Endometrial microbiota

Under normal conditions the endometrium is colonised mainly from Lactobacilli.
Under specific conditions like immunological imbalances,(inherited or acquired) or  invasive procedures, the environment can be disturbed and a number of various abnormal populations can be developed and colonise the endometrium.

In most of the cases, especially in acute situations,  the symptoms are characteristic, and the treatment is beneficial for the woman immediately.
In some cases, the developed abnormal population is under a partial control from the immune system. This condition results in smaller numbers of newly developed bacteria, that are difficult to be diagnosed as they give very mild symptoms or are totally asymptomatic. The woman with this chronic condition will not have any obvious symptoms but it can have an adverse effect on a future pregnancy.

In case we suspect immunological imbalances and the woman suffers from repeated implantation failures, the examination of the microbiota (the asymptomatic abnormal bacterial population in the uterus) can be very useful.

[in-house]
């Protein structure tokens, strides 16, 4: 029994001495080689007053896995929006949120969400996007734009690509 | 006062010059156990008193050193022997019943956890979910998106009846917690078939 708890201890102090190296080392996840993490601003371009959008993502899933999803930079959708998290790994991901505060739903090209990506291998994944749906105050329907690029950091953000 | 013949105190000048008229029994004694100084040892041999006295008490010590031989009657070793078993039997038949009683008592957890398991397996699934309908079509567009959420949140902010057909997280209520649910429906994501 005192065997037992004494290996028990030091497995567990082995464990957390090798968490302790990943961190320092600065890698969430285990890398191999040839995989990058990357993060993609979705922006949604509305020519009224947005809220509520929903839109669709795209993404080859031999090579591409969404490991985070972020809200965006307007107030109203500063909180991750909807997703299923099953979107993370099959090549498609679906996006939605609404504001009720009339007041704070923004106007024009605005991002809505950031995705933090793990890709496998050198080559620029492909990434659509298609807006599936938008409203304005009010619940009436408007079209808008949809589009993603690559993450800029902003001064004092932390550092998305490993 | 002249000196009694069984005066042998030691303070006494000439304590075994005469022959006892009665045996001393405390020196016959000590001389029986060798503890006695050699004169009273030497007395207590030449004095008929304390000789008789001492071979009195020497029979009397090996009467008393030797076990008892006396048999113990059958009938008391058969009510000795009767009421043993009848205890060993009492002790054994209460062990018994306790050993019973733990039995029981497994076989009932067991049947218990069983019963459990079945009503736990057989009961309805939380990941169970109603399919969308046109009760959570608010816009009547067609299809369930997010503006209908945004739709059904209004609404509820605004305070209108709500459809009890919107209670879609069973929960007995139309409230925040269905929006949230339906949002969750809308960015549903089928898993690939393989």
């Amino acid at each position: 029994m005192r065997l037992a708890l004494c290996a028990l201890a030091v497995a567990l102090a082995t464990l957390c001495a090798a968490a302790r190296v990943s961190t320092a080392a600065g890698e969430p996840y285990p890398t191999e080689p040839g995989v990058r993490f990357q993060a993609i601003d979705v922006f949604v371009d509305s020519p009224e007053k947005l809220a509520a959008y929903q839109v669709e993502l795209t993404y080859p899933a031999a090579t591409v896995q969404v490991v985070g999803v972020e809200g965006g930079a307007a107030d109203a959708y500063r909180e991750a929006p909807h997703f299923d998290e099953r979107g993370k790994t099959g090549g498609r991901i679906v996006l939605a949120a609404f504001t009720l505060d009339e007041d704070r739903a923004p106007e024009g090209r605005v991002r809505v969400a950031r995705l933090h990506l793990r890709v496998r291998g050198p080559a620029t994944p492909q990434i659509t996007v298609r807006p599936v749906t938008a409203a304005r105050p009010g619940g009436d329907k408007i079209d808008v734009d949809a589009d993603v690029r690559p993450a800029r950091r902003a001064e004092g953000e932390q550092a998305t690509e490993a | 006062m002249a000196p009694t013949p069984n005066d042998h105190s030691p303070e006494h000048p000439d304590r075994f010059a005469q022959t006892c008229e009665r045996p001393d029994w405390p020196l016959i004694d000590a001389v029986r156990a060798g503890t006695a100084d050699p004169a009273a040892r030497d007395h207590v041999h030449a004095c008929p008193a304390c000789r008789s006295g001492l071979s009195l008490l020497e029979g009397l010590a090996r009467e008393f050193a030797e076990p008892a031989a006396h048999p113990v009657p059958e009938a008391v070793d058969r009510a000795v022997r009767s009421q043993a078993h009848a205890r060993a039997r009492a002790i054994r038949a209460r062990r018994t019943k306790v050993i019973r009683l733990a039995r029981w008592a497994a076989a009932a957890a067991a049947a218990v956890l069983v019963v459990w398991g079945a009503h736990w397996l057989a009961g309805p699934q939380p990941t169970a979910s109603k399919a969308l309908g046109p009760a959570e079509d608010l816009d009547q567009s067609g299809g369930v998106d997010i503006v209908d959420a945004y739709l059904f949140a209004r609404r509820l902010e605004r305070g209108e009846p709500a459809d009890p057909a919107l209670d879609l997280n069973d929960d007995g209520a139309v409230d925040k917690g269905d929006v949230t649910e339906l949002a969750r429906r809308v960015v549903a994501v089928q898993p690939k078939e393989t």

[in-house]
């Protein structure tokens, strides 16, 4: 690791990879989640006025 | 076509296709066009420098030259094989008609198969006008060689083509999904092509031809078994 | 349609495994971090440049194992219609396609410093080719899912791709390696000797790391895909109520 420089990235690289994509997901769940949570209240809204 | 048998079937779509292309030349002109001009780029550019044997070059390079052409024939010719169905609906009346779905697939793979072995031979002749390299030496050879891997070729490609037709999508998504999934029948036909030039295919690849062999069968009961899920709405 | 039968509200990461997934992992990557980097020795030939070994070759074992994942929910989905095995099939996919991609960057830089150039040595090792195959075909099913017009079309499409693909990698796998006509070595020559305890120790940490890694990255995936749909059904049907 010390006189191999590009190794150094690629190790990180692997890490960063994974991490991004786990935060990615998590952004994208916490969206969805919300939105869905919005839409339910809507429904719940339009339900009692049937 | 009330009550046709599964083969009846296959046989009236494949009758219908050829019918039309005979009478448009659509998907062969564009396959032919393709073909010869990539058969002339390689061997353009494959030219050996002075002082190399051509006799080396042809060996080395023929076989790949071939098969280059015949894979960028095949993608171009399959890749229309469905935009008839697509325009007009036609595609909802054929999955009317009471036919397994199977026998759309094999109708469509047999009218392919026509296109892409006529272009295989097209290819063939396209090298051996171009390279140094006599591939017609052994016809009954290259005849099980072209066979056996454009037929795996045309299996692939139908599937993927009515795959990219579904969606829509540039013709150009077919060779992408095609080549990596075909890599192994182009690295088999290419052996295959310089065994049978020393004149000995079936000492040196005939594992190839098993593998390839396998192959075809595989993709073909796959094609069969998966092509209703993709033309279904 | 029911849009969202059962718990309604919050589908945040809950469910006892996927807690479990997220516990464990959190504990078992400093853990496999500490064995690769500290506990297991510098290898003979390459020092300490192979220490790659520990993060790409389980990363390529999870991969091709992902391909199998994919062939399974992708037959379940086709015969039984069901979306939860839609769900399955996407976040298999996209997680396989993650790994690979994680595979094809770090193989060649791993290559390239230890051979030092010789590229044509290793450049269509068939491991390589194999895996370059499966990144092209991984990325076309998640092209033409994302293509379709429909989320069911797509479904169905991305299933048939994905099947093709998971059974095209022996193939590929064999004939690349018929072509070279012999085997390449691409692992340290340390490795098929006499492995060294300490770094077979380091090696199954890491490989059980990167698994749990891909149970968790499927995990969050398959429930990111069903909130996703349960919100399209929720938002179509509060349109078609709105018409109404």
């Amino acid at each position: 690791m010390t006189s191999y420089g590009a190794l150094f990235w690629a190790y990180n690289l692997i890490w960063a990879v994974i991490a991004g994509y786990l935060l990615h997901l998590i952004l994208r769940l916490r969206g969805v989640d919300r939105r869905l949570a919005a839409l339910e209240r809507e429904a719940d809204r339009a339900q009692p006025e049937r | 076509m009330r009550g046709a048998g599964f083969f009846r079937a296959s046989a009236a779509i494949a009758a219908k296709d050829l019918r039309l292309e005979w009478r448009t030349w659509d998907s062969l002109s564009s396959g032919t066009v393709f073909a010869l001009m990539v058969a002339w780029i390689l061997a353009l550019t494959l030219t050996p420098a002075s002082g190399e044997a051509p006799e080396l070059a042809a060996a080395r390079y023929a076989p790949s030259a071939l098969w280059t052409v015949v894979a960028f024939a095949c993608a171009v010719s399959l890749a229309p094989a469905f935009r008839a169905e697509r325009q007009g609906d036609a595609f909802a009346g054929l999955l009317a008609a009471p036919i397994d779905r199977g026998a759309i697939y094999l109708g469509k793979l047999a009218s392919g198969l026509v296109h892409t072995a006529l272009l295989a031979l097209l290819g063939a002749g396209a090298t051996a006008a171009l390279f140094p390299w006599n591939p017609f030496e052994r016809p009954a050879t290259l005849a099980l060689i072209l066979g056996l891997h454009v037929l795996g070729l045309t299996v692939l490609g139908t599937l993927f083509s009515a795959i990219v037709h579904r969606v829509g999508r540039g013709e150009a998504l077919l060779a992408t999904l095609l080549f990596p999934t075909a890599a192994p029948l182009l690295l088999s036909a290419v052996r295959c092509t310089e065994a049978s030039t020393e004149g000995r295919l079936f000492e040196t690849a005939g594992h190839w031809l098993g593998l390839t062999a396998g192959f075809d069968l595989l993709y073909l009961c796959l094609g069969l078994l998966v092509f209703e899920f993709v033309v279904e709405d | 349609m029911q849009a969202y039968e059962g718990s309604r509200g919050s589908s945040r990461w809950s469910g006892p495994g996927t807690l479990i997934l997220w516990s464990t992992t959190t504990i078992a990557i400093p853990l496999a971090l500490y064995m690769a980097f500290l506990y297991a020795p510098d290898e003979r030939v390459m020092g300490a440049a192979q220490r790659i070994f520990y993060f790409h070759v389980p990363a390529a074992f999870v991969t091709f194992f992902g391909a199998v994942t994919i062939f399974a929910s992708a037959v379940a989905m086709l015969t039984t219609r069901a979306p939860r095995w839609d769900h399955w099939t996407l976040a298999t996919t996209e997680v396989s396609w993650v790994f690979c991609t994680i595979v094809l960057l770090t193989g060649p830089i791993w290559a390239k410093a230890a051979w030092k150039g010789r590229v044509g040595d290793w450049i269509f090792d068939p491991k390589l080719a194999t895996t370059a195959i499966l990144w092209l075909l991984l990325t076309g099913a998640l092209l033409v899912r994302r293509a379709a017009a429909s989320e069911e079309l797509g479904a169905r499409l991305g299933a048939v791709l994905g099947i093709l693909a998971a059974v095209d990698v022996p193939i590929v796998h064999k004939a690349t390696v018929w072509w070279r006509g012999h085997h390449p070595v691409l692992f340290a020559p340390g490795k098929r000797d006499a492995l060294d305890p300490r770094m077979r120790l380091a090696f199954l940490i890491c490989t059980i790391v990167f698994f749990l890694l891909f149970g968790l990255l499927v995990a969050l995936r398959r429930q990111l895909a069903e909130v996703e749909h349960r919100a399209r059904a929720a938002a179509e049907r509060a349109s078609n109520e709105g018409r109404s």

1. Clinical approach to recurrent implantation failure: evidence-based evaluation of the endometrium. Harvey J. Kliman and David Frankfurter. Fertility and Sterility. Vol. 111, No. 4, p.684-693, April 2019.

2. Relevance of assessing the uterine microbiota in infertility. Moreno I and Carlos Simon. Fertility and Sterility. Vol. 110, No. 3, p.618-630, August 2018.
3. Endometriosis and the microbiome: a systematic review. M Leonardi et al. BJOG. p. 1-11. 2019.

4. Uterine Microbiota: Residents, Tourists, or Invaders. Baker M. J. et al. Frontiers in Immunology. Vol. 9, p.1-16, March 2018.

5. A pilot study and case reports on endometrial microbiota and pregnancy outcome: An analysis using 16S rRNA gene sequencing among IVF patients, and trial therapeutic intervention for dysbiotic endometrium. Koichi Kyono et al. Reproduction Medicine and Biology. 2019;18, p.72–82.

6. Selection of new Probiotics on Endometrial Health, Frontiers of Cellular and Infection Microbiology. Vol 9, April 2019.